The man from whom President Obama has sought incessantly to distance himself, George W. Bush, also had occasion during his presidency to announce to the nation a triumph of intelligence: the capture of Saddam Hussein. He called that success “a tribute to our men and women now serving in Iraq.” He attributed it to “the superb work of intelligence analysts who found the dictator’s footprints in a vast country. The operation was carried out with skill and precision by a brave fighting force. Our servicemen and women and our coalition allies have faced many dangers. . . . Their work continues, and so do the risks.”

He did mention himself at the end: “Today, on behalf of the nation, I thank the members of our Armed Forces and I congratulate them.”



Quote:
Will The Navy SEALs Swift Boat Obama?
Michael Hastings
BuzzFeed
http://www.buzzfeed.com/mhastings/will-resentful-navy-seals-swift-boat-obama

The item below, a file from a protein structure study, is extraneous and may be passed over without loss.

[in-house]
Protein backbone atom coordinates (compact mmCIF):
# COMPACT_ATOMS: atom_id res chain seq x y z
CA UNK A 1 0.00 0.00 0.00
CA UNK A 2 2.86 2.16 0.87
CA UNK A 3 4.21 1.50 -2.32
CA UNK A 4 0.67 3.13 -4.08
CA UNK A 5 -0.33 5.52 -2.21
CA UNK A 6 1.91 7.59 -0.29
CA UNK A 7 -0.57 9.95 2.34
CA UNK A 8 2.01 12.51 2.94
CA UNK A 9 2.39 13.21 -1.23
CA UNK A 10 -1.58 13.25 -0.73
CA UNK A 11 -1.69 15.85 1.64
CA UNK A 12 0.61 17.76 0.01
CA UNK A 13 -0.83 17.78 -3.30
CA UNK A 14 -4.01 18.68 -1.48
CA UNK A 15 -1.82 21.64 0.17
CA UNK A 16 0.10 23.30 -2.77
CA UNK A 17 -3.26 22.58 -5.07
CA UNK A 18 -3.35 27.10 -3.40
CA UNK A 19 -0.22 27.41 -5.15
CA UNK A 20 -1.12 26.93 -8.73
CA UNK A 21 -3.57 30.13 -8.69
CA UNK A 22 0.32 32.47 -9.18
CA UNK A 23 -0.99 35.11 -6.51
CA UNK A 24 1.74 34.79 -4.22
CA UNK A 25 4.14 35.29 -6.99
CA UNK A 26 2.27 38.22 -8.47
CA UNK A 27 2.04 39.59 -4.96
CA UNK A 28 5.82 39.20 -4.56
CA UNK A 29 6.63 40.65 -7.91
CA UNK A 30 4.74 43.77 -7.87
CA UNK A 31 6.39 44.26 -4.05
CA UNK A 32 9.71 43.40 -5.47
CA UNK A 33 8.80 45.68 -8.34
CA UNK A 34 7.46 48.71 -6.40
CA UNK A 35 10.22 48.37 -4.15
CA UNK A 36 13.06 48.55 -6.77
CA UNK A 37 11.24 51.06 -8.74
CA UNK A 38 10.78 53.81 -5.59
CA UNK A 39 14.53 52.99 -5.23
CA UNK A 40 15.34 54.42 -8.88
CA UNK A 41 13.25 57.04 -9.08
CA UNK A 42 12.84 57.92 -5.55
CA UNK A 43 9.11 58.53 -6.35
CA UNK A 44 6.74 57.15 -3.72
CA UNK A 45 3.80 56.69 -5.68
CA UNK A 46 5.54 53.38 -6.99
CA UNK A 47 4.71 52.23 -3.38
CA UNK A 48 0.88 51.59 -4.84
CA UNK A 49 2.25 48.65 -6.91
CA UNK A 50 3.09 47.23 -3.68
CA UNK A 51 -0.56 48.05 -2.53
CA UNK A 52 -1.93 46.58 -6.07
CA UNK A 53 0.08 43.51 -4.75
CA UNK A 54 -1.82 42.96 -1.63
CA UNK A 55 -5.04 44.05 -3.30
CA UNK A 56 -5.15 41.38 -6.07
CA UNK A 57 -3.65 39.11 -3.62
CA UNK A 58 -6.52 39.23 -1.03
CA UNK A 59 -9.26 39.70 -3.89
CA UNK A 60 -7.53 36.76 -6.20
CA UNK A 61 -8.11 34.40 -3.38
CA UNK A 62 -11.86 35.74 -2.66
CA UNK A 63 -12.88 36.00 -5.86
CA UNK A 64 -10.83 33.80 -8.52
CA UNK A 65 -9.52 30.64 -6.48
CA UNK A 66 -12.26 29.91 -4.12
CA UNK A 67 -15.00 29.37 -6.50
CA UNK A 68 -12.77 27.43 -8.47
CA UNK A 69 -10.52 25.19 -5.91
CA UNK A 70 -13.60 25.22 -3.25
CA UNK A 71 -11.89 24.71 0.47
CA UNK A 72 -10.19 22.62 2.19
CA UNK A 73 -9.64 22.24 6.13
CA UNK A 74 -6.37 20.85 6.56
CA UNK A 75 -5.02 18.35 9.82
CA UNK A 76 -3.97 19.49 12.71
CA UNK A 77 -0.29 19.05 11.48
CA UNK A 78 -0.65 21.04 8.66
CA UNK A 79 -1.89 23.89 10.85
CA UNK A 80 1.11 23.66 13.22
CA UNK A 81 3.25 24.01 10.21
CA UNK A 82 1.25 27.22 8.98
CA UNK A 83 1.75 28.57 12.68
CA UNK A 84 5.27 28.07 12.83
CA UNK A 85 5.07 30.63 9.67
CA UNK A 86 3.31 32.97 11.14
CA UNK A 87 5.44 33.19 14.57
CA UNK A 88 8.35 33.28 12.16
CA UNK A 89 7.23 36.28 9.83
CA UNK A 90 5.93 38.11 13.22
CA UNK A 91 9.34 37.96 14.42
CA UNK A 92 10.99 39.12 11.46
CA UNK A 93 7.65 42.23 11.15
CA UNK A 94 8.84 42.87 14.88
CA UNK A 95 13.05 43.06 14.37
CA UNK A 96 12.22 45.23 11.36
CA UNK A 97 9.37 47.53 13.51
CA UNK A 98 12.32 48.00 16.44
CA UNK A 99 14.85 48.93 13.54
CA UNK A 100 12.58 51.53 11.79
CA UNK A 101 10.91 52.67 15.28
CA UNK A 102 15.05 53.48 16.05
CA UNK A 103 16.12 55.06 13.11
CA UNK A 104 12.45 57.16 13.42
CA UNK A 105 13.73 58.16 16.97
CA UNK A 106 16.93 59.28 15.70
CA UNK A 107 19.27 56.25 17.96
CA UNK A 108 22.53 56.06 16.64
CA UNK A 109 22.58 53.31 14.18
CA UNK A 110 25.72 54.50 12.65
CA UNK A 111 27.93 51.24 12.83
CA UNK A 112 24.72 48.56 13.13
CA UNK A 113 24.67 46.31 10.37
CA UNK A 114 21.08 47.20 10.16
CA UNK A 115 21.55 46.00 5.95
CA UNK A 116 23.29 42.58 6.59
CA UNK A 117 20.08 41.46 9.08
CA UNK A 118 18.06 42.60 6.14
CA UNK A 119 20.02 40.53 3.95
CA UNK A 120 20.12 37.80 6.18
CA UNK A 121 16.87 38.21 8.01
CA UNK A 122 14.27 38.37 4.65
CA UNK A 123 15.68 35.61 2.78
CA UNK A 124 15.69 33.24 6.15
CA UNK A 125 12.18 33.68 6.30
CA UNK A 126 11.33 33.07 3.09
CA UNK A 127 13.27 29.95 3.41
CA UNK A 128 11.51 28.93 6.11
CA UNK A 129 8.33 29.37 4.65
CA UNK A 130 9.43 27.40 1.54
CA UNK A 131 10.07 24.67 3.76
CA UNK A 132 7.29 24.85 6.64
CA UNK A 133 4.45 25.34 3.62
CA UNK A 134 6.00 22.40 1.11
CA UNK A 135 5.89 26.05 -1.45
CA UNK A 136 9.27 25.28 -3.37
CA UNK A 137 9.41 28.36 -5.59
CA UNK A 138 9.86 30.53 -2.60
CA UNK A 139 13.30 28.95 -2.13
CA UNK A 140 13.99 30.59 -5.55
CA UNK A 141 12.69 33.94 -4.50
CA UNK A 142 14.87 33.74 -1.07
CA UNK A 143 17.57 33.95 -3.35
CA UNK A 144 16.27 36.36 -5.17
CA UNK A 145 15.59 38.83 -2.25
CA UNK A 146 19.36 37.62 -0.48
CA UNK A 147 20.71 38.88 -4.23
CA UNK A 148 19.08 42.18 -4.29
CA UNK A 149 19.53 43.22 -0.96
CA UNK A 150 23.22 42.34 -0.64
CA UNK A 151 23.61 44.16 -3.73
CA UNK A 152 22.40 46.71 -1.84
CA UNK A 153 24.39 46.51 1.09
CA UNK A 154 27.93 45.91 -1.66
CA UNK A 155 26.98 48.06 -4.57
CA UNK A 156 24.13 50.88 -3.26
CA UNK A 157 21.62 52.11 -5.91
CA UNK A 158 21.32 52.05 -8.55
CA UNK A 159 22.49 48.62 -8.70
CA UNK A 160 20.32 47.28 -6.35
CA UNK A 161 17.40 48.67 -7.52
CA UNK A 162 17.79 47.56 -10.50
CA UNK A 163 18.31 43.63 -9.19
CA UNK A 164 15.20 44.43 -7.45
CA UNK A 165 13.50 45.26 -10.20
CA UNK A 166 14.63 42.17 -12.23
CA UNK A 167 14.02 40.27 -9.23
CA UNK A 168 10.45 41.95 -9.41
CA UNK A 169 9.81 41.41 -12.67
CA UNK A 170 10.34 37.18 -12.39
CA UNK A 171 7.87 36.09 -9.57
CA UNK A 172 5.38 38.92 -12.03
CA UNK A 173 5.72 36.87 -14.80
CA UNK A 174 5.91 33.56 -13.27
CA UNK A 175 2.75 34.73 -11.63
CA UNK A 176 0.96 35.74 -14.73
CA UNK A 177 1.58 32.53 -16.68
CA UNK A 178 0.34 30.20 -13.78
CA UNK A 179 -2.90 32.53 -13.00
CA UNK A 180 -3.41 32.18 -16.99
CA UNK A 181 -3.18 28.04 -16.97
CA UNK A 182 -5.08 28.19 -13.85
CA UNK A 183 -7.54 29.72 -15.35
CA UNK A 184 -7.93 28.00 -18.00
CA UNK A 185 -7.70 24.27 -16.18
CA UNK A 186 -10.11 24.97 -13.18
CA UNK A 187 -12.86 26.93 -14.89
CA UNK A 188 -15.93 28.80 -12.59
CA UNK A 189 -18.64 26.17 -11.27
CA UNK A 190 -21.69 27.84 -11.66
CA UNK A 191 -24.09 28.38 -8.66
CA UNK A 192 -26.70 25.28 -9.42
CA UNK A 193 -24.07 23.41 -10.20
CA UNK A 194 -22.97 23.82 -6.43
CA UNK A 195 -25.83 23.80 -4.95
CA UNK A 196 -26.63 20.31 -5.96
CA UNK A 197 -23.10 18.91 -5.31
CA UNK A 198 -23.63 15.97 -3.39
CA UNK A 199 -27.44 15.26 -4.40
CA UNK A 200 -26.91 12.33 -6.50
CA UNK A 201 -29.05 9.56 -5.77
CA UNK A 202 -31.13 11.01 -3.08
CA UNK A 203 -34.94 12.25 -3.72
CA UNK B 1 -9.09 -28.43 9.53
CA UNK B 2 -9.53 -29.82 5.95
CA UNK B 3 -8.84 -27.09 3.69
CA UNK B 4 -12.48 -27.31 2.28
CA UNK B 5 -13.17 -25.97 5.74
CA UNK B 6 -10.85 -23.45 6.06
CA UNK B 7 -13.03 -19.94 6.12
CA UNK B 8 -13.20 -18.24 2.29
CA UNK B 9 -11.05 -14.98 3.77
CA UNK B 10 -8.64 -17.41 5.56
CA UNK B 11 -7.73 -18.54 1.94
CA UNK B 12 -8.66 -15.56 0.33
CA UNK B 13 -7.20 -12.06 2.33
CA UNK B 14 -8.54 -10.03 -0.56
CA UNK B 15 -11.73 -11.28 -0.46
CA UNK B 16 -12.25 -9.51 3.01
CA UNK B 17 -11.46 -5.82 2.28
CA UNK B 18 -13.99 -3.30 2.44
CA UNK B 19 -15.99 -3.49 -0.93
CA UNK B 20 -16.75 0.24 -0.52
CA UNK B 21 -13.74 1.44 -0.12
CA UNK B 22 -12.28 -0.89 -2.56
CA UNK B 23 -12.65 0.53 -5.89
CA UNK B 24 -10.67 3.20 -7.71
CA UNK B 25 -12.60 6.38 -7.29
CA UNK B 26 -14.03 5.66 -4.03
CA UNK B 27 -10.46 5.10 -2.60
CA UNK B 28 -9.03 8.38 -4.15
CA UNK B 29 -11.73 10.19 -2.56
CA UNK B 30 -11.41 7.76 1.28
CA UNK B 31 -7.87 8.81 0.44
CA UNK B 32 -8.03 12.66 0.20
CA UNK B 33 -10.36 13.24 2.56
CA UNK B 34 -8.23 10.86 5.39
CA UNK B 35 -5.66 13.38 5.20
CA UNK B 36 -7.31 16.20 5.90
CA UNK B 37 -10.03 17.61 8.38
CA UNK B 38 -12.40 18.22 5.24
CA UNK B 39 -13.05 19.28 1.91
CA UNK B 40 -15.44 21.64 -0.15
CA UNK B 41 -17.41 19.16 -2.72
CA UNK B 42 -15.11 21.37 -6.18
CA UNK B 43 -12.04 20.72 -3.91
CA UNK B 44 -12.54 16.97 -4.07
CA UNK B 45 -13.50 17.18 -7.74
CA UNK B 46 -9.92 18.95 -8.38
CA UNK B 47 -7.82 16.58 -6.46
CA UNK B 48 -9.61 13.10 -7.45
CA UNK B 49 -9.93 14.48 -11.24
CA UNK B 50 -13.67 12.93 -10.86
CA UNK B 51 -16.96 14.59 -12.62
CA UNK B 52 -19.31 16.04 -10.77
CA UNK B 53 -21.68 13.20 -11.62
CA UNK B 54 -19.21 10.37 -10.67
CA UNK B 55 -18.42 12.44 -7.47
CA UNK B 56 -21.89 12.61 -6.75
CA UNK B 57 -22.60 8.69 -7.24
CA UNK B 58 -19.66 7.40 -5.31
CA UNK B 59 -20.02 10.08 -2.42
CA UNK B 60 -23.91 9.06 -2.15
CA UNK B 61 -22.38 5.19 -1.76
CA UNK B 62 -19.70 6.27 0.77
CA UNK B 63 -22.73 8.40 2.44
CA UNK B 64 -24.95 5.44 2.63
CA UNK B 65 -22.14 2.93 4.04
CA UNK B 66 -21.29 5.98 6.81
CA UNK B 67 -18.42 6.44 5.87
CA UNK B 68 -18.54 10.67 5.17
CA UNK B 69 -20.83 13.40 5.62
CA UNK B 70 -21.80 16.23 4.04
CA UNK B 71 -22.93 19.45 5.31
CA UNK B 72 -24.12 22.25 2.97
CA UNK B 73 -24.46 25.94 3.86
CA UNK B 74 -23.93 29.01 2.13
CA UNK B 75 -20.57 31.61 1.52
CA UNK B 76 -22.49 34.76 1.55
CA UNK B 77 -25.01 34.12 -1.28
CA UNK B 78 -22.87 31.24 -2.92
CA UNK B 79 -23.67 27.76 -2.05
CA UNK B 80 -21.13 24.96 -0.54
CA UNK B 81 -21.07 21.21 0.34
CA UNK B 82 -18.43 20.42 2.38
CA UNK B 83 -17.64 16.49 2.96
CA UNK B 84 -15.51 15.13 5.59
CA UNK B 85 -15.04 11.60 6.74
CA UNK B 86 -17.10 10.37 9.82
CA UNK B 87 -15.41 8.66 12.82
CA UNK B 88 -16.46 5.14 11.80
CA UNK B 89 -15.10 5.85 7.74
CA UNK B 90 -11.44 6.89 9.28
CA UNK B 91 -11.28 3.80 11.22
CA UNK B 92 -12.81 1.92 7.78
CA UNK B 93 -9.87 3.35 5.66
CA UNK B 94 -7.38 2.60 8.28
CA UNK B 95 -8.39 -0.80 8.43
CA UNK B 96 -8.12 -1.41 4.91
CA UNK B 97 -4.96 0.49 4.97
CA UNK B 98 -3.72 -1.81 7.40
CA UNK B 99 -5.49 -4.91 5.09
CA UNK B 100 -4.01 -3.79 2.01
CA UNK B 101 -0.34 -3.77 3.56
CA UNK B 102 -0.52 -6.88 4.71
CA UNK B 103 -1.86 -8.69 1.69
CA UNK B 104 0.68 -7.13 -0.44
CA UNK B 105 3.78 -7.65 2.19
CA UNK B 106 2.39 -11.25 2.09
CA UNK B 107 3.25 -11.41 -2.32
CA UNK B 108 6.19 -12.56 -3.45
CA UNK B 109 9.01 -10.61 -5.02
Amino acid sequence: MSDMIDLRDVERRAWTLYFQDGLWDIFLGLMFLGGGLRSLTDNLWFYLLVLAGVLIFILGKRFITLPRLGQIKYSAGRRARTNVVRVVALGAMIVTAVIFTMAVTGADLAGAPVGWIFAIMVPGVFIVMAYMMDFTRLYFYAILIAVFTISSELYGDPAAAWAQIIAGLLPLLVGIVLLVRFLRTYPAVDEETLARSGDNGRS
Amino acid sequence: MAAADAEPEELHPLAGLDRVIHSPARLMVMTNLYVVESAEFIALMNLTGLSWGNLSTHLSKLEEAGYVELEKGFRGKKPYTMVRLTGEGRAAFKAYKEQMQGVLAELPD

What was supposed to be an easy win—a victory lap on the anniversary of Bin Laden’s death, trumping up the president’s most militant moment—appeared to be slipping away.

The frustration—or, even anger—within the SEAL community is real, and has been brewing for months, particularly among a politically conservative core of operators. It started immediately after the raid, with questions among the Special Forces and intelligence community of whether the president should have waited to announce the kill to exploit the intelligence cache at Osama’s compound. It simmered after a Chinook helicopter was shot down, killing 30 Americans, 22 of them Navy SEALs from Team Six.

Was it a coincidence, SEALs asked themselves, catastrophe hit Team Six so soon after being named as the team responsible for the killing?